For the last 10 years, John and Lauri Oliva’s digital production company has found a good niche in a saturated market. They have two big clients, Bank United and VITAS, along with a mix of others that have kept them busy.
But a toehold isn’t what they want anymore. The couple want their business to grow.
“We don’t want to be Paramount,” John Oliva explained, but a “boutique studio,” with a solid and steady clientele. “The last thing I want to do is set goals and we achieve nothing,” added Lauri, his business partner and wife.
So the pair turned to The Miami Herald and Broward SCORE, their local chapter of the nonprofit organization that offers free counseling and training to small businesses across the country. SCORE sent a three-man team with expertise in sales, marketing and business strategy. And what they discovered is what plagues many small businesses.
While the Olivas are very good at what they do — making videos — they have little time left over to create a road map for their future business.
“In the past, we’d go through these plans and strategies,” John said. “We’d go through the process because business was slow. And once business picked up, the plan was out the window.”
But as the team pointed out, in order to get anyplace, you have to know how to get there.
“Vision is important,” explained Leon Schor, a retired strategic marketing consultant who for 18 years was a partner at L.E.K. Consulting, a global management consulting firm headquartered in London, and SCORE counselor. “What do you want this to be? X amount of money? X amount of clients?”
John Oliva started Digital Cut Productions in 2003 after leaving a successful career in television, where he had a number of jobs behind the camera that involved photography, editing and production at stations including WPLG in Miami, the ABC affiliate in Washington, D.C. and WEVU in Fort Meyers. Over the years, he’d won numerous awards: three Emmys, a National Press Photographers Association Award and an Associated Press Outstanding Video award.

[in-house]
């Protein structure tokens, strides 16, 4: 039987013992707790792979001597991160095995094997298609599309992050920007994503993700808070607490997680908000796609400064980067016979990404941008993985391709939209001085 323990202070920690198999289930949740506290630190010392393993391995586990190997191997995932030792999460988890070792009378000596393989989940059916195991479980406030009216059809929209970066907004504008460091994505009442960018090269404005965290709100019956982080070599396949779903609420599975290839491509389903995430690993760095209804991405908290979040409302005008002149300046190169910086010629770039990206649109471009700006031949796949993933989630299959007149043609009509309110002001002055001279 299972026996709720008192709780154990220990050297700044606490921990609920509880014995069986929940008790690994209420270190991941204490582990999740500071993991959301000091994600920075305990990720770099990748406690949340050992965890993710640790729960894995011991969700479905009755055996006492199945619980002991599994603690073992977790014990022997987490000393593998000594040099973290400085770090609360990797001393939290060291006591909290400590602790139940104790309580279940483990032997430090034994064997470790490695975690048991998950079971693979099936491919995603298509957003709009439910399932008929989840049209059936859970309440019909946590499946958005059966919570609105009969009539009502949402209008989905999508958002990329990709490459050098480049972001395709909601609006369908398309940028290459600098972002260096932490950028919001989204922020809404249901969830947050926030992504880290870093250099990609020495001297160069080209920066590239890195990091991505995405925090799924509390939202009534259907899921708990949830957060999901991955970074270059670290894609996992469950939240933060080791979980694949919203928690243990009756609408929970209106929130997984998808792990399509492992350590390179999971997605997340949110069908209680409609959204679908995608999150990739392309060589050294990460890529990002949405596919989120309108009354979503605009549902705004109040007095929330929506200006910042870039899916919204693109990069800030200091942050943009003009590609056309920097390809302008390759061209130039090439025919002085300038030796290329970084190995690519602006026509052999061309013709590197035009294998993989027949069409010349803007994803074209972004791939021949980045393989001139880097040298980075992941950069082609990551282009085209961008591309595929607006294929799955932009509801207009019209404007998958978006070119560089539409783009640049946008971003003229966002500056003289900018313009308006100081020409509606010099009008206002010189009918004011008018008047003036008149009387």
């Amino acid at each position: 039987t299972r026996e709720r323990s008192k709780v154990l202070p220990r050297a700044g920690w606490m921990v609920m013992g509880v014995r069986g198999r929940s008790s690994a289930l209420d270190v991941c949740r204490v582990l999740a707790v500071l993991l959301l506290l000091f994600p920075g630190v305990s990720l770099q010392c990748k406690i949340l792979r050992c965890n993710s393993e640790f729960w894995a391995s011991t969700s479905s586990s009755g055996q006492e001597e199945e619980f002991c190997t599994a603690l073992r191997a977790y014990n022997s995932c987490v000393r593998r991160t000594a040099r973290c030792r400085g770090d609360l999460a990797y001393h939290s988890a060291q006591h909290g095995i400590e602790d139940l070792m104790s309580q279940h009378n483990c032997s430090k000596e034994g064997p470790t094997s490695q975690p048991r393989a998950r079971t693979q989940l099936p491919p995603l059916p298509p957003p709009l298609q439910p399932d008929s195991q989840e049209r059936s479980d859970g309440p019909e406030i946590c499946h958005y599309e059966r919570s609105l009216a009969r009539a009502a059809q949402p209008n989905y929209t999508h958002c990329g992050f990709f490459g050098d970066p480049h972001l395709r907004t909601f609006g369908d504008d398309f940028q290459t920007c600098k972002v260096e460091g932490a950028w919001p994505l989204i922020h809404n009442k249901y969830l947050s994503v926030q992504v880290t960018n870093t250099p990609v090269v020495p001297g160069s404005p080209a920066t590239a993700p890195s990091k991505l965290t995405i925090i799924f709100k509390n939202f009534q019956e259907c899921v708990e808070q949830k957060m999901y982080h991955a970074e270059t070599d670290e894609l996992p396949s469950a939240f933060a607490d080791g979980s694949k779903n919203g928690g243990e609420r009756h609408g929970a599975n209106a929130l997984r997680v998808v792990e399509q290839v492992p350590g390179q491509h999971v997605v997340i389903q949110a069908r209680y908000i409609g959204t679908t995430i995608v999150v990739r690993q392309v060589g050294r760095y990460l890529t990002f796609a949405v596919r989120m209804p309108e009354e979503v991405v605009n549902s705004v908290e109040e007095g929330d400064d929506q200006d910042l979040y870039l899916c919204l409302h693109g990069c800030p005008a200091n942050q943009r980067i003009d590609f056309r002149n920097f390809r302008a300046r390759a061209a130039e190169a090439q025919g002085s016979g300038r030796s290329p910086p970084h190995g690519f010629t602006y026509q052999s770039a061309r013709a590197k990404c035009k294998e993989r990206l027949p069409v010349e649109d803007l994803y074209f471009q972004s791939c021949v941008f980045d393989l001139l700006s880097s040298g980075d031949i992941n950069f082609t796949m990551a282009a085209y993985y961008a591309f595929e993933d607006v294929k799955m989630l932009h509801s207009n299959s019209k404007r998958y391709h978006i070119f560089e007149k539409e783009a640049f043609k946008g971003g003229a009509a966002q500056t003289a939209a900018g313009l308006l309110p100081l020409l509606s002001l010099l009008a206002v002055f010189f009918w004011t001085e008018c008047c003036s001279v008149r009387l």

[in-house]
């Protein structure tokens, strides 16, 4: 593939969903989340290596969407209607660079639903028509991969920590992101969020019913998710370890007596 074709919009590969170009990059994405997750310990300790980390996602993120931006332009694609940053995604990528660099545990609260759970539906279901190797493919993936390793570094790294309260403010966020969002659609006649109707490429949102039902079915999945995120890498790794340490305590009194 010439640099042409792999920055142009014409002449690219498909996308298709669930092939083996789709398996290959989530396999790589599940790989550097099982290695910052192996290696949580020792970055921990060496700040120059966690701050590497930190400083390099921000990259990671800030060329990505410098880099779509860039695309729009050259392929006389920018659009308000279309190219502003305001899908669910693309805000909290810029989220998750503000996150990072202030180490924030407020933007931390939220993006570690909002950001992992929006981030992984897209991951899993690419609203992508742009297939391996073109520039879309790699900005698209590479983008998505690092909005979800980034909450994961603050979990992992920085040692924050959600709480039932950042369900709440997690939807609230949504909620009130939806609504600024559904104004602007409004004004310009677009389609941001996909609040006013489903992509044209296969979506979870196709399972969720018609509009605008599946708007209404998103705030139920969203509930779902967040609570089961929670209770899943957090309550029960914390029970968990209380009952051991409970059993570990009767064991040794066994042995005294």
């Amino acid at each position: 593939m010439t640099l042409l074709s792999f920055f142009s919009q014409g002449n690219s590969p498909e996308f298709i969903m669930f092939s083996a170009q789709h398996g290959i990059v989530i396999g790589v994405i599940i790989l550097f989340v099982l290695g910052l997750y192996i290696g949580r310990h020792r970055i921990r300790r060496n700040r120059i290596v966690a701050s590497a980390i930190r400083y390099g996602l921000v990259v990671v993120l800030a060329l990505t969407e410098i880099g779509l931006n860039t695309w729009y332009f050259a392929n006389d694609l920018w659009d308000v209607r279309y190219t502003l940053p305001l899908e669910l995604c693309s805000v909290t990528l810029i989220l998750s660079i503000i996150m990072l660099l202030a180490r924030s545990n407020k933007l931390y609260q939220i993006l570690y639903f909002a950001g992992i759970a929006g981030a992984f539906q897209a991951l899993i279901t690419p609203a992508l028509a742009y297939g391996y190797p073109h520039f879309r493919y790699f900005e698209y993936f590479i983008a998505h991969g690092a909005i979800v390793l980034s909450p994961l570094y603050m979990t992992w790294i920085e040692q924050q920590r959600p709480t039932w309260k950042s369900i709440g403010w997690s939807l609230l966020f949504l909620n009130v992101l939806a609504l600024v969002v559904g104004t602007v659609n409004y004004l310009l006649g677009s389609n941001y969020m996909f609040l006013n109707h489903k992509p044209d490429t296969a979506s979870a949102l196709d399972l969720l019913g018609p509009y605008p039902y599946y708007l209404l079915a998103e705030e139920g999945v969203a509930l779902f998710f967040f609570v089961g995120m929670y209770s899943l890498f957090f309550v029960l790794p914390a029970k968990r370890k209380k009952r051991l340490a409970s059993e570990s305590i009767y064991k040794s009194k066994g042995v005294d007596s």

But after 20 years, he decided to strike out on his own and, like his grandfather, become an entrepreneur. Digital equipment also made it possible for a lone businessman to open up shop.
In 2006, after 15 years in corporate public relations and marketing, primarily for the healthcare industry, Lauri Oliva joined her husband as his executive vice president.
The pair have worked independently or with freelancers over the last six years to build a strong business, mostly in Broward County, with clients as varied as corporate banking and consulting, law firms, healthcare, nonprofits and education. But lately, they’ve realized that with only the two of them manning the business full-time, they’re not being strategic about where they want to go. They were juggling every task without realizing that some things could, and should, be farmed out. They also needed help with sales and finding new clients, so they could concentrate on the work.
Their first assignment from the team was to draft a business plan, and one that they would take seriously and continue to use over the years.
“I had no idea how to do a budget for five years and [Schor] said do it for what you want to be. So if you want to be a $1.5 million business with five team members, then plan your sales and numbers for what you want to be and that’s a process we’d never done,” John Oliva said.